It’s all about who you know.
When you enroll in JMC, you join a network of nearly 8,000 alumni across the nation and across the nation and globe. We help our School of Journalism and Mass Communication alumni stay connected with each other and current JMC students through the following:
- JARGON, our alumni magazine
- Social media outlets and our website
- Special events like Homecoming
As alumni rise to become leaders in their professions, Kent State University JMC provides opportunities for them to offer mentoring, internships, and job placement assistance. Our alumni have remarkable stories to tell about their career experiences; here are a few worth sharing.
READY TO LAUNCH
Where have our newest alumni landed? You'll find them working across the country and across the media and communication industries. We even have some famous graduates of Kent State JMC. Here are some highlights.
Alum of Note
Alumna Selected for Prestigious Photo Workshop
JMC alumna Brooke DiDonato, ’12, is on a winning streak.
After capturing several highly competitive awards for her photo illustrations, DiDonato has now been selected for the prestigious Eddie Adams Workshop, “an intense-four day gathering of the top photography professionals and 100 carefully selected students.” This is the 25th anniversary of the workshop.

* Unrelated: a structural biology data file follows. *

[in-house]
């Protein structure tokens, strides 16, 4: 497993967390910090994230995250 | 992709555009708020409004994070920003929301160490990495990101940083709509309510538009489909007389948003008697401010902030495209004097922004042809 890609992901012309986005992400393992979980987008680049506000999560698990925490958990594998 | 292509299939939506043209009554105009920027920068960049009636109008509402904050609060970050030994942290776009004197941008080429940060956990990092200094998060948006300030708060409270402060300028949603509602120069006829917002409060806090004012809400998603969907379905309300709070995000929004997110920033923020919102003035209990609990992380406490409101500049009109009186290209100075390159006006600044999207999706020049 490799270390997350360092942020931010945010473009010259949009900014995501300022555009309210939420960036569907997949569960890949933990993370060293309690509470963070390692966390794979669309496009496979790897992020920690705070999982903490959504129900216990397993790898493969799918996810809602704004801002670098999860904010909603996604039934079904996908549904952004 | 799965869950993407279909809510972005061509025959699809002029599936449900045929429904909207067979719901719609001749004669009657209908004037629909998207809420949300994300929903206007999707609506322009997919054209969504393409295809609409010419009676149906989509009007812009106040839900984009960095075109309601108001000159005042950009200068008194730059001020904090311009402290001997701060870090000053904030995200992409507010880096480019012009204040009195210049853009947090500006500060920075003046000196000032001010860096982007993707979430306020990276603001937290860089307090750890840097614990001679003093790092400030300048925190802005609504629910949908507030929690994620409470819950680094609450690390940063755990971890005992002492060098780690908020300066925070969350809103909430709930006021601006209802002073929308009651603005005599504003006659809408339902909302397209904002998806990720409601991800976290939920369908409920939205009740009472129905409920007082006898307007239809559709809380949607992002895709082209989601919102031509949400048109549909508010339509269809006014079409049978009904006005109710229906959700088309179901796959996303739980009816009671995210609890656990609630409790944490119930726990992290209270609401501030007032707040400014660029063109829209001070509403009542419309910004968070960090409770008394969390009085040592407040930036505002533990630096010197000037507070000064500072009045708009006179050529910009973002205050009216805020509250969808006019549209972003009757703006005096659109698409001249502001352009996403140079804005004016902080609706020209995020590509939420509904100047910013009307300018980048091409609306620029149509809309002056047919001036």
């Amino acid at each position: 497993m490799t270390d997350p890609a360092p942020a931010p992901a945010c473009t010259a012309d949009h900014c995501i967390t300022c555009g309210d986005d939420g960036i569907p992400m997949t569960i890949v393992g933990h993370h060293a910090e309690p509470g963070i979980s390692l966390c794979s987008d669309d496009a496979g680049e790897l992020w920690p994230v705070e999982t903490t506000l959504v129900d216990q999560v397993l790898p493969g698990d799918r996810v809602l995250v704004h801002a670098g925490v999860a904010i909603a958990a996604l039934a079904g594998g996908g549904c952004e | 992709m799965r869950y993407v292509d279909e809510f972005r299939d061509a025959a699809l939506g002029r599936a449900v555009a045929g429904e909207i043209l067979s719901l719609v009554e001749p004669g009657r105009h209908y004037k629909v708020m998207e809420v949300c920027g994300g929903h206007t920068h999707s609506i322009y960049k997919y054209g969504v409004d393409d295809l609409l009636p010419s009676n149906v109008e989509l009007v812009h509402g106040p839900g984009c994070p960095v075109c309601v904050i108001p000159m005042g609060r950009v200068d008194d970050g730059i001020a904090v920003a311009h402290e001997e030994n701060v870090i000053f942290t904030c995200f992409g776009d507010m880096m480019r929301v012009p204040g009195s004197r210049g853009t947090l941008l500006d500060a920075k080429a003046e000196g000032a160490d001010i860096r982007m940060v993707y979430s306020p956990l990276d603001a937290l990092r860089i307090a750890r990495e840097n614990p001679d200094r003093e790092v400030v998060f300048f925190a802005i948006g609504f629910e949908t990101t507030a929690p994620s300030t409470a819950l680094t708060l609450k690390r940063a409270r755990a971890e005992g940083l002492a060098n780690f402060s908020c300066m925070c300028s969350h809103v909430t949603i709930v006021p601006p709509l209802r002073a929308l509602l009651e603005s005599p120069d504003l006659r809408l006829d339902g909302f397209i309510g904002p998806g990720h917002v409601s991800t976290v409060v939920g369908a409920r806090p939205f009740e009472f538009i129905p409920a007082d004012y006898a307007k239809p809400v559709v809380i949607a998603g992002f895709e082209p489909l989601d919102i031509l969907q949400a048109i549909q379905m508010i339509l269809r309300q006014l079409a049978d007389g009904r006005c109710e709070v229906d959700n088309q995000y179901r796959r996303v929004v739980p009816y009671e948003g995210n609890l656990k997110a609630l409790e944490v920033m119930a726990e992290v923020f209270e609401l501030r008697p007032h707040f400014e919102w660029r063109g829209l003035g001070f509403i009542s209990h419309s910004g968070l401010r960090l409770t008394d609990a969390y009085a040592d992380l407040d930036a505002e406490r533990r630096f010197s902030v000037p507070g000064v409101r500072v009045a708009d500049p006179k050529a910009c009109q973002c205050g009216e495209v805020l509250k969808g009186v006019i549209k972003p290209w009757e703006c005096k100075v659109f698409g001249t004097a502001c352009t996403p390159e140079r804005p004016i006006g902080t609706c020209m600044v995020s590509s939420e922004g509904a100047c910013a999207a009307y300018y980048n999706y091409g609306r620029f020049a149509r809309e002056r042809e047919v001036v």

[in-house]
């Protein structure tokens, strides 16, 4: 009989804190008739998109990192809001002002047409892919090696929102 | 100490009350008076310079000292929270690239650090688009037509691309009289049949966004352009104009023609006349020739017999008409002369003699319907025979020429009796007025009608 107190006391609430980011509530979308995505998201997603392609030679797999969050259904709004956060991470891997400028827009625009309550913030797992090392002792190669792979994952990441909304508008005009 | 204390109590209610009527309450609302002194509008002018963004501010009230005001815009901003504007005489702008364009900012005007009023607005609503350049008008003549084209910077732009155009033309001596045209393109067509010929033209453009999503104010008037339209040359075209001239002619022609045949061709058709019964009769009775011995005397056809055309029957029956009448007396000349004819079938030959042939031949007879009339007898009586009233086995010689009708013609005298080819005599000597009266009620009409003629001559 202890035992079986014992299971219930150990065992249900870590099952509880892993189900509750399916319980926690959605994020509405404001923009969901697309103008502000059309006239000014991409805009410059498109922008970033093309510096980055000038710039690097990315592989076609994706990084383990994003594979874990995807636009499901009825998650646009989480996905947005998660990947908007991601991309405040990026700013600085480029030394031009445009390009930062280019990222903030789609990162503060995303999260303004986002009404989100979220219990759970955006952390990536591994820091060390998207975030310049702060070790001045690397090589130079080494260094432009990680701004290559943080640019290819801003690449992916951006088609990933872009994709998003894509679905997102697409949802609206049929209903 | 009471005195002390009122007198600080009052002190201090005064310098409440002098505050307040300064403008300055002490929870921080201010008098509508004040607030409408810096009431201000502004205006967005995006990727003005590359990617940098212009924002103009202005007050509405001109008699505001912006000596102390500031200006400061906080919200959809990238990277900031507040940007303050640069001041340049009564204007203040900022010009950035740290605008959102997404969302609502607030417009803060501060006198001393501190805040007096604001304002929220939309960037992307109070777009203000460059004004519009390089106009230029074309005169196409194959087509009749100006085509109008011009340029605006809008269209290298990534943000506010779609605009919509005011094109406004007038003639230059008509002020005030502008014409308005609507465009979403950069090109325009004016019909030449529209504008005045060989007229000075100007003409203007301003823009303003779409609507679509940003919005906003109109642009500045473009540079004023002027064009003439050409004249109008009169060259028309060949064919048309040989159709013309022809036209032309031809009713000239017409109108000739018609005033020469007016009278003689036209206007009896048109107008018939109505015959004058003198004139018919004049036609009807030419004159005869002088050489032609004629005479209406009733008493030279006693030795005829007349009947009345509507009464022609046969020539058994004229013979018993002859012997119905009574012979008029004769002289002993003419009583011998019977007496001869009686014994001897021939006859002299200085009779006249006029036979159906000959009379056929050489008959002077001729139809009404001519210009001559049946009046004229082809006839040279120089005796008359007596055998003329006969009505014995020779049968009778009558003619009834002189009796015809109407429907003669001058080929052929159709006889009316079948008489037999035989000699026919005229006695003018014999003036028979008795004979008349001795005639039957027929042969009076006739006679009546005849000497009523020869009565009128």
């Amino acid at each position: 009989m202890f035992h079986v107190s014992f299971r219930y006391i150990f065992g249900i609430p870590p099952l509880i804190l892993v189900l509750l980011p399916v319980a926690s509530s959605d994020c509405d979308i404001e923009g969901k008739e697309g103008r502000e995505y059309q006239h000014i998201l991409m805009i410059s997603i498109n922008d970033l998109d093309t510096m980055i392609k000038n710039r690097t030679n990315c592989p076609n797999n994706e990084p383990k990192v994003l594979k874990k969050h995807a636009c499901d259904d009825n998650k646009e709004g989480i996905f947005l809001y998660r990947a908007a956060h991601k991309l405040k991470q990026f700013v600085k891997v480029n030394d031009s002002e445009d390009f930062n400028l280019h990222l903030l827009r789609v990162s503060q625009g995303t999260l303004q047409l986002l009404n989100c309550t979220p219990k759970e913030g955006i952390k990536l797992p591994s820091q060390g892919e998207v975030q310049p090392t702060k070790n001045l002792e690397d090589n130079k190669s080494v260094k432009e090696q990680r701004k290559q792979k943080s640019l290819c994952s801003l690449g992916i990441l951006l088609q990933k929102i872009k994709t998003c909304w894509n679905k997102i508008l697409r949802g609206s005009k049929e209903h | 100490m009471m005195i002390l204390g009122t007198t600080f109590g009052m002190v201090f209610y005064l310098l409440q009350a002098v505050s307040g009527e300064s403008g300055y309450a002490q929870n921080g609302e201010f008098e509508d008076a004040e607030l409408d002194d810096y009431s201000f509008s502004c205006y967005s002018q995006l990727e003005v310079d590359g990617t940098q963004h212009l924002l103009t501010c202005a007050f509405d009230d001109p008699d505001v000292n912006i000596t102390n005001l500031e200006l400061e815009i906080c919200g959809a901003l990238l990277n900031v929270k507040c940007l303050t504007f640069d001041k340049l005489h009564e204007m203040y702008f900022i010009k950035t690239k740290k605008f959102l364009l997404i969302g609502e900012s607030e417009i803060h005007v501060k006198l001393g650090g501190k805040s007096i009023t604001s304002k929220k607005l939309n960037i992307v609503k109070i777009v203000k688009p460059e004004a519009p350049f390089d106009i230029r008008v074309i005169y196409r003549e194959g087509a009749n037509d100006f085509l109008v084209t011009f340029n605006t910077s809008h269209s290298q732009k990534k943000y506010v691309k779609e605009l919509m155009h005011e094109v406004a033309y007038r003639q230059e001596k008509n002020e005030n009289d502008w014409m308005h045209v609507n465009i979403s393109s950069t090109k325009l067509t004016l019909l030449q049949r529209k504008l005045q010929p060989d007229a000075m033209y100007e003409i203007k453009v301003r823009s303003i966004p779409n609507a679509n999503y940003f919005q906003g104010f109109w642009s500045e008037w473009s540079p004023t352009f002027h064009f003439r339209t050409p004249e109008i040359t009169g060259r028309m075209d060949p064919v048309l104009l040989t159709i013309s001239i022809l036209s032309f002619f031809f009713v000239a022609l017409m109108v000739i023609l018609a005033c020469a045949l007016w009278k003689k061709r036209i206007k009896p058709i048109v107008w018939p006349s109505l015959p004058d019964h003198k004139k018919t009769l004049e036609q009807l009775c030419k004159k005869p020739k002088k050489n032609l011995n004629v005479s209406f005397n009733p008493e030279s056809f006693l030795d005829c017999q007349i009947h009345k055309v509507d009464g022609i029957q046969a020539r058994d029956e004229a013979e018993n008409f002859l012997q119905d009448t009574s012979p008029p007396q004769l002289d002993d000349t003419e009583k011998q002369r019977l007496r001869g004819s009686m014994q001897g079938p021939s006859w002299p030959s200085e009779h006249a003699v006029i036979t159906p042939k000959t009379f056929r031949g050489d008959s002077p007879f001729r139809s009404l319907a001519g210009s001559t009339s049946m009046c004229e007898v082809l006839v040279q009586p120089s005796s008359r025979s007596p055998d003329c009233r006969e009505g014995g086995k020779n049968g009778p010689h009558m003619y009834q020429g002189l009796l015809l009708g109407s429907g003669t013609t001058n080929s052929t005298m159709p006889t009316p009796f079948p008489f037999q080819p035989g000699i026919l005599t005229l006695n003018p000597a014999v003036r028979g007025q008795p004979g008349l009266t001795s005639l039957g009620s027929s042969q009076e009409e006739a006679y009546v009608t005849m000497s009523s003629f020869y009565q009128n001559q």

DiDonato’s evocative photo illustrations and year-long conceptual photo diary earned the gold medal for photo illustration in the College Photographer of the Year contest. She placed fourth in Photographer’s Forum magazine’s “2013 Best of College Photography” contest, and her photo, “Exorcism,” graced the cover of their annual, limited-edition hardcover book this spring. In addition, selections from her photo diary were exhibited in “Dreamscape Diary,” the first solo-student photography exhibition displayed in Franklin Hall. They were also featured on the cover and in the centerfold of the Spring 2013 issue of JARGON, the JMC alumni magazine.
DiDonato is a photographer's assistant in Manhattan. More information on her work is available here.
Grad Finds Success in Comedy Writing
Story by Caitrin Cardosi
Robin Henry, ’89, graduated from JMC believing she would be a journalist for the rest of her life. She started as a copy editor at The Plain Dealer before being recruited by The Philadelphia Inquirer. She later moved to the Atlanta Journal-Constitution, where she rose to the level of managing editor/digital.
During her time in Atlanta, she started taking sketch comedy writing classes at Sketchworks, an Atlanta comedy theater. “It was just for fun,” said Henry. “I never took it seriously.” That changed when the head writer from Tyler Perry Studios directed one of the group’s shows.
The writer asked Henry if she had ever thought about writing for a sitcom. He suggested Henry write a script and let him see it. Her response to his interest in her comedy-writing skills was a less-than-enthusiastic, “Eh, probably not.”